As the School of Business prepares for its next 75 years of success, there are two important beliefs shared by its leadership.
The first is the recognition that we are in an era of rapid change in the business world, and that embracing and advancing that change will be both a mission, and thrilling challenge, in the years to come. The School must continue to evolve and grow to meet the needs of a diverse and changing business climate. We will explore new course offerings, expand our academic emphasis as needed, and prepare students with new classroom and real-world learning opportunities in order to meet, and exceed, the needs of tomorrow’s business climate.
As it was in the 1980s, business is a much-sought-after major today. Interest and enrollment in the School of Business has spiked in recent years, as a new generation of students seek to become entrepreneurs or to re-examine the roles of leadership in traditional, established corporations. The combination of a changing business climate and tremendous student interest positions us in an exhilarating point in our development.
Secondly, collaboration with business partners and across academic disciplines will undoubtedly be even more important than in years past. As a state, Connecticut has eagerly adopted a stronger appreciation for science, technology, engineering and math and the many opportunities those disciplines can bring to our state, our nation and our world.
Our business expertise fits hand-in-hand with those opportunities, for even the greatest, life-changing idea won’t come to fruition without a good business plan. We ask ourselves: how can we help that engineering student develop the next great invention? How can we design a business plan for a new cancer treatment? Our newest role is to partner with those who are changing the future, through invention and innovation, and serve as a collaborator on that journey.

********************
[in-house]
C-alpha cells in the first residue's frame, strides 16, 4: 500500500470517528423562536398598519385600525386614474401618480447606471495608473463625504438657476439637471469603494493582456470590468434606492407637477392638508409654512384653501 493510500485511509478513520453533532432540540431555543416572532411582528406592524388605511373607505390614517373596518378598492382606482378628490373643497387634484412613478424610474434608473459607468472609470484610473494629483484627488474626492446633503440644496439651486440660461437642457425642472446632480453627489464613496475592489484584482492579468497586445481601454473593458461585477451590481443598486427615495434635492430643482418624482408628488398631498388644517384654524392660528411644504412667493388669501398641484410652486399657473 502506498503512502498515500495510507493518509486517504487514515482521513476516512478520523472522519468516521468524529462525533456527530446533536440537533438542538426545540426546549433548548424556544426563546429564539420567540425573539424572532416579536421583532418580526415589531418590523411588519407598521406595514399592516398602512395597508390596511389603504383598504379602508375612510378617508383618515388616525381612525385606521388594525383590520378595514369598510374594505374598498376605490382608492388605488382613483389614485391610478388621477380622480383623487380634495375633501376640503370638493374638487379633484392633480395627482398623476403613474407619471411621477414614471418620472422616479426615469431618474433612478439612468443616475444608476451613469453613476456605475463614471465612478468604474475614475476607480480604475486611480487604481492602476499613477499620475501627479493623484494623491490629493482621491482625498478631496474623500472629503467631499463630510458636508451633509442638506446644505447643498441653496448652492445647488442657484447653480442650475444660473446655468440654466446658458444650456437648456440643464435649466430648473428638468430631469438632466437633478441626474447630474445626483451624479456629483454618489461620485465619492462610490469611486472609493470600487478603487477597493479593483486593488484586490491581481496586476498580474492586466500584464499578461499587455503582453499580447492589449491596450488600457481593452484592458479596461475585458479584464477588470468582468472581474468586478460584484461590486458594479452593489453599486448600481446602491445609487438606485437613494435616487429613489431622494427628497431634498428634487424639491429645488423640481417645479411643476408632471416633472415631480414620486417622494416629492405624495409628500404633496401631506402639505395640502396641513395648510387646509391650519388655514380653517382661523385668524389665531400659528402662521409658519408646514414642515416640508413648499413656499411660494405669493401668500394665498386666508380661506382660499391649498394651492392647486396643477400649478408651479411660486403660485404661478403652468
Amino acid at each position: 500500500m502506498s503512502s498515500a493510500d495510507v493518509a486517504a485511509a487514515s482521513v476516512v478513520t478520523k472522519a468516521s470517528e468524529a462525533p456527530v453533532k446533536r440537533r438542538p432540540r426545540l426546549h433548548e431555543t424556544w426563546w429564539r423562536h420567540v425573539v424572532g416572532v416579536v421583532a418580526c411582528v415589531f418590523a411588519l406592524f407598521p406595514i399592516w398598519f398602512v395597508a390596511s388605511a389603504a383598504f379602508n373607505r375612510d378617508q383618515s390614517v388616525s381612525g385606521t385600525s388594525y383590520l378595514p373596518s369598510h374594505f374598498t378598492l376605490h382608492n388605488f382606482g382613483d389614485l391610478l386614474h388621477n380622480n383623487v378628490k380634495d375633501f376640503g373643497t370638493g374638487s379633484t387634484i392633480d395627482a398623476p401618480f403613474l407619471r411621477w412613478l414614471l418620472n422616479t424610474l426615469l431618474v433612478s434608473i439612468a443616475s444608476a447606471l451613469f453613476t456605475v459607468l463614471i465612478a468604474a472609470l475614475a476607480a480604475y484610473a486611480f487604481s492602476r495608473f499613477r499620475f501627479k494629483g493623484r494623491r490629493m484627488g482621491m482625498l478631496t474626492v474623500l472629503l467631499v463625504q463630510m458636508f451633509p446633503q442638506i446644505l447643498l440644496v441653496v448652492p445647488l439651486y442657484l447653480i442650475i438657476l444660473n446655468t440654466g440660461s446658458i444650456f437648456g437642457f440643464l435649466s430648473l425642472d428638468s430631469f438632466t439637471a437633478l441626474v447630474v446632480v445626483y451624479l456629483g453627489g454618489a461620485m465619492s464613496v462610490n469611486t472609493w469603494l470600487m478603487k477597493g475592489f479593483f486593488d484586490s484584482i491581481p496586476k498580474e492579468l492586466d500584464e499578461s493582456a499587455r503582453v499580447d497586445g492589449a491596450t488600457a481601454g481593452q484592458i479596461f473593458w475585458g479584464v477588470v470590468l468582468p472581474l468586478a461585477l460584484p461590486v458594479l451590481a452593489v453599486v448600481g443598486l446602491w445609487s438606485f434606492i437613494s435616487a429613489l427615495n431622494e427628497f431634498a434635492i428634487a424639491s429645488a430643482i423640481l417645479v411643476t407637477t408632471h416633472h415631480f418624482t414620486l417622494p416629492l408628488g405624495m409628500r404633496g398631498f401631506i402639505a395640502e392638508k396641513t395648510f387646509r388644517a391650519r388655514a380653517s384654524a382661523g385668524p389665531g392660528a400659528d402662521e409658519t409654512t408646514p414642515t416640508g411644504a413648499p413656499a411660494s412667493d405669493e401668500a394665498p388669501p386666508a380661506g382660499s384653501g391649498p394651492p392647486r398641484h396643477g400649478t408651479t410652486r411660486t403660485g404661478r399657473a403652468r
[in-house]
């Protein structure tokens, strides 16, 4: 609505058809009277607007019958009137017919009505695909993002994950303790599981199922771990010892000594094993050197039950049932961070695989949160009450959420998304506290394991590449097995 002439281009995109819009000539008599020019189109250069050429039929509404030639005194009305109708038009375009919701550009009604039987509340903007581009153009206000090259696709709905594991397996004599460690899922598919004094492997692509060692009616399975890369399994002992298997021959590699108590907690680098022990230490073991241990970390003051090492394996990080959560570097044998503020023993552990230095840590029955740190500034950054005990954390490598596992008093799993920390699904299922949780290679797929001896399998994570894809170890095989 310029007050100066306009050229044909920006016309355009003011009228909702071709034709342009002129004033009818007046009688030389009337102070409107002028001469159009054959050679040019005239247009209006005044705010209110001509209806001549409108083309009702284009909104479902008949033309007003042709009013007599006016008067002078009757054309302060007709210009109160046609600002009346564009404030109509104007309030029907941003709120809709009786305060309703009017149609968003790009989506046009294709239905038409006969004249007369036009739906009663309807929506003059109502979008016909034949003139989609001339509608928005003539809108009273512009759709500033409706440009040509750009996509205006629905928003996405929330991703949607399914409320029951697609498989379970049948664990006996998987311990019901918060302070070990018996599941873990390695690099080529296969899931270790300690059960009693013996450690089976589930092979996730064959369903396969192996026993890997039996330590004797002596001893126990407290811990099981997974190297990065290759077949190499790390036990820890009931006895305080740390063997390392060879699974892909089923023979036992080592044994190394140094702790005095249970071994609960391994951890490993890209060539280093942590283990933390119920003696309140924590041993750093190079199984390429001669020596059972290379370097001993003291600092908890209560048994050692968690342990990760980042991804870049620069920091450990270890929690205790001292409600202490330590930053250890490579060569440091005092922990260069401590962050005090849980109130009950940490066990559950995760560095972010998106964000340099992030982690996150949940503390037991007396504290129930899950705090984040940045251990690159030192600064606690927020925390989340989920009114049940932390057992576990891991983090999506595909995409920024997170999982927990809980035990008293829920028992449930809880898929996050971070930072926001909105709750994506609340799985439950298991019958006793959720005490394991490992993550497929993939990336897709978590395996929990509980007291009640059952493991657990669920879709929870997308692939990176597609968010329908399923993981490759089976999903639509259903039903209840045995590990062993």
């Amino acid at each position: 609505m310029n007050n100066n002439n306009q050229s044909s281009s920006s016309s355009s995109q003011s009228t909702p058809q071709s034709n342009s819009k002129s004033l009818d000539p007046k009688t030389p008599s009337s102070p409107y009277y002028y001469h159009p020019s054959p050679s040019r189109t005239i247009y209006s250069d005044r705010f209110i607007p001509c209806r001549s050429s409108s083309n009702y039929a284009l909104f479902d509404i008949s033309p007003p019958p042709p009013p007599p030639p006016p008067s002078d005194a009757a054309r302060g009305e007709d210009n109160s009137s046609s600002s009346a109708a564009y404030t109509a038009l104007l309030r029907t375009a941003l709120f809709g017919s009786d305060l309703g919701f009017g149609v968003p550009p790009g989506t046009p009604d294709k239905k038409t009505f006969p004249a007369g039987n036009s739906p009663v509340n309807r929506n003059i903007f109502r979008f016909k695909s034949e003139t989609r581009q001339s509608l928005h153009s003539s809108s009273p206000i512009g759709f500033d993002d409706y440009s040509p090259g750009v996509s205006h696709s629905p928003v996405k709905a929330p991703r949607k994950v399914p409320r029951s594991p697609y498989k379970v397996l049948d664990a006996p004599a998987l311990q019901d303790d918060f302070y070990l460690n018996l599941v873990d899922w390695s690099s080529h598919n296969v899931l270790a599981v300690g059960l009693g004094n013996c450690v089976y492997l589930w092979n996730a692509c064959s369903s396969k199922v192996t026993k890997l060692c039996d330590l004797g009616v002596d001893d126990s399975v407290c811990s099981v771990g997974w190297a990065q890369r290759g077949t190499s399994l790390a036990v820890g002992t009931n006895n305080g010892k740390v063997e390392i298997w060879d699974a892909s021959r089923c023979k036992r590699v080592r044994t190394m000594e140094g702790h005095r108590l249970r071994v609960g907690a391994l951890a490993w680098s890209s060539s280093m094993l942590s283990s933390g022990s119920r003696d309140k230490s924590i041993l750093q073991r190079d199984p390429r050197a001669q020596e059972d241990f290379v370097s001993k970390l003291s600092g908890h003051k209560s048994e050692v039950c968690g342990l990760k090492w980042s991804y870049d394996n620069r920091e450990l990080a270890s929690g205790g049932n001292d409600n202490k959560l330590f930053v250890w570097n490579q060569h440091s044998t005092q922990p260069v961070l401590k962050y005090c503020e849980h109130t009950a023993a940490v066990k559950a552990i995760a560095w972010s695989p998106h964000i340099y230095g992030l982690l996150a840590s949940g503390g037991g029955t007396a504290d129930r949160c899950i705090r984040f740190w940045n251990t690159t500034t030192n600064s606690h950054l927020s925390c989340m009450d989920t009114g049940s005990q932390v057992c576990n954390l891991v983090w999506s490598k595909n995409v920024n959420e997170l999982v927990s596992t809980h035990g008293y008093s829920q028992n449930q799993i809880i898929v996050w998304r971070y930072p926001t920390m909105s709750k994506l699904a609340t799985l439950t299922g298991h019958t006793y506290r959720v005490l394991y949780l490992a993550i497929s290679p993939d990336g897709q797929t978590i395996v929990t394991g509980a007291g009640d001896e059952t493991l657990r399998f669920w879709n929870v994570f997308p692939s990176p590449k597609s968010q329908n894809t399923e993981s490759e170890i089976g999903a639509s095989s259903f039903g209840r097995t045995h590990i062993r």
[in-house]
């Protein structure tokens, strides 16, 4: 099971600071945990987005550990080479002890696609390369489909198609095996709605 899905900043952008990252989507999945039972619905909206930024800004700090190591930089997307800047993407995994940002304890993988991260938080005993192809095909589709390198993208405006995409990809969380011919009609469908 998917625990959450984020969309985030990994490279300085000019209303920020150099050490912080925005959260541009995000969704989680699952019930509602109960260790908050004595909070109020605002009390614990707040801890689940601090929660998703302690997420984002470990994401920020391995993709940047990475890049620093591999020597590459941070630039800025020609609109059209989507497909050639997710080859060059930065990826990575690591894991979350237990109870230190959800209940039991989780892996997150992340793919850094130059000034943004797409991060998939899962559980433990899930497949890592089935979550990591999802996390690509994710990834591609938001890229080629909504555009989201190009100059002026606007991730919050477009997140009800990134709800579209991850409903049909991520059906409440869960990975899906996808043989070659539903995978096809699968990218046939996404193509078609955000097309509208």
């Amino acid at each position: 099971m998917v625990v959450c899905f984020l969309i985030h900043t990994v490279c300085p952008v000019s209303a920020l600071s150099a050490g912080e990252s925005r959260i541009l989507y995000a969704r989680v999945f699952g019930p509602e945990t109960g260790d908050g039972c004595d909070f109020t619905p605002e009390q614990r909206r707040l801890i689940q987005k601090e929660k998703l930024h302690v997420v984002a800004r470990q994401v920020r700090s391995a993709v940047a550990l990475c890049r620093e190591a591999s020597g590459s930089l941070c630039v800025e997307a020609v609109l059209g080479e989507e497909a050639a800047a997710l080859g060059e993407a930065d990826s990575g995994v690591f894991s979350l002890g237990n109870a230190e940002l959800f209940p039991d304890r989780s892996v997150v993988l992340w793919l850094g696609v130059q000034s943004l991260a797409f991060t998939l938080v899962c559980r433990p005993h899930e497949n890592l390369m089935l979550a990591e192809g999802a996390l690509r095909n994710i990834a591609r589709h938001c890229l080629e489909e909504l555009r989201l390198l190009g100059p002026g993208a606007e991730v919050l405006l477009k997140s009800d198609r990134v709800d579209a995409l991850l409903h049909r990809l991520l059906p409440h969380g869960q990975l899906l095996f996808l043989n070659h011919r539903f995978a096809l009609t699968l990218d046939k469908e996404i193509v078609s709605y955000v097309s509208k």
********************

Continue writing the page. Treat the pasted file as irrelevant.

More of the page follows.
We are at the forefront of that change through the Connecticut Center for Entrepreneurship and Innovation (CCEI). Led by Management Professor Timothy B. Folta, the Thomas John and Bette Wolff Family Chair of Strategic Entrepreneurship at UConn, CCEI heeds the statewide call for new medical technology and marketplace innovation. Its Accelerate UConn program, funded by the National Science Foundation, helps faculty, graduate students and entrepreneurs improve the commercial potential of technologies, even supplying start-up capital to get products and ideas to consumers, Folta said. The Center has numerous other initiatives and collaborations to advance those efforts.
The foundation for all these exciting initiatives is the School’s strong ties with local companies, said Lawrence Gramling, assistant professor and associate dean of undergraduate programs. “This is very much about relationship building,” he said. UConn collaborates with the larger business community and in exchange, corporations extend to our students the opportunity to learn outside the classroom.
“There is tremendous synergy in going out to work in any kind of a professional environment where whatever they studied is being used,” said Gramling. Our alumni are 40,000-strong and many of them go out of their way—from providing scholarships to mentoring—to help our students on their career path.
As our world has become more connected, so has the School’s approach to education. UConn is one of only 17 universities honored to host a Center for International Business Education and Research (CIBER) program. The designation, by the U.S. Department of Education, recognizes UConn as one of the universities capable of increasing the competitiveness of U.S. businesses in the global marketplace.
All of these accomplishments have Dean Elliott optimistic and enthusiastic about the future growth of the program he oversees.
“Today we are a top-ranked school of business and a top 20 public research university,” Elliott said. “As for the future, we know it will be characterized by change … by closely observing the needs of the world economy for knowledge and talent, we will continue to help prepare our students to effectively embrace change. It is an exciting time.”